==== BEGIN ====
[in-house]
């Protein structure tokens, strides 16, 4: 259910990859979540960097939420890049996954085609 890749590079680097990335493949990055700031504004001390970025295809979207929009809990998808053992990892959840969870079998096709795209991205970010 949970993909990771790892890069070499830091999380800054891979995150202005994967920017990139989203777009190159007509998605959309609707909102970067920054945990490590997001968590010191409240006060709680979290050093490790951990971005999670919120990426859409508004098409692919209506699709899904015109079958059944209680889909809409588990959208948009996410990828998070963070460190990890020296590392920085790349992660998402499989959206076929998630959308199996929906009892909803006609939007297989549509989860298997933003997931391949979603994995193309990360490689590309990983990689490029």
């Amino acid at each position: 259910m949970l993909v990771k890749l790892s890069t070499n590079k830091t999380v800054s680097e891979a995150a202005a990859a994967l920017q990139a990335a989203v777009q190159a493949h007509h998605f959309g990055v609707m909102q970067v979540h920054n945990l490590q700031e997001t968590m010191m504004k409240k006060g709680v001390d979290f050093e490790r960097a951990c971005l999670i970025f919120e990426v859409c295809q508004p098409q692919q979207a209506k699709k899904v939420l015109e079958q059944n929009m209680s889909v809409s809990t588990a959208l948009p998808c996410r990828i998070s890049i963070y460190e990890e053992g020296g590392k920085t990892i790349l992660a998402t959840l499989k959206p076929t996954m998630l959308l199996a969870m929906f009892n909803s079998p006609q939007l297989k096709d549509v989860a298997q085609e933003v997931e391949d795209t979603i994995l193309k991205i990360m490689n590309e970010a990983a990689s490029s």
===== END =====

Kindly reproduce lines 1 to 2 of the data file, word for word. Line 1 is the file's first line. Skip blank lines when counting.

[in-house]
């Protein structure tokens, strides 16, 4: 259910990859979540960097939420890049996954085609 890749590079680097990335493949990055700031504004001390970025295809979207929009809990998808053992990892959840969870079998096709795209991205970010 949970993909990771790892890069070499830091999380800054891979995150202005994967920017990139989203777009190159007509998605959309609707909102970067920054945990490590997001968590010191409240006060709680979290050093490790951990971005999670919120990426859409508004098409692919209506699709899904015109079958059944209680889909809409588990959208948009996410990828998070963070460190990890020296590392920085790349992660998402499989959206076929998630959308199996929906009892909803006609939007297989549509989860298997933003997931391949979603994995193309990360490689590309990983990689490029």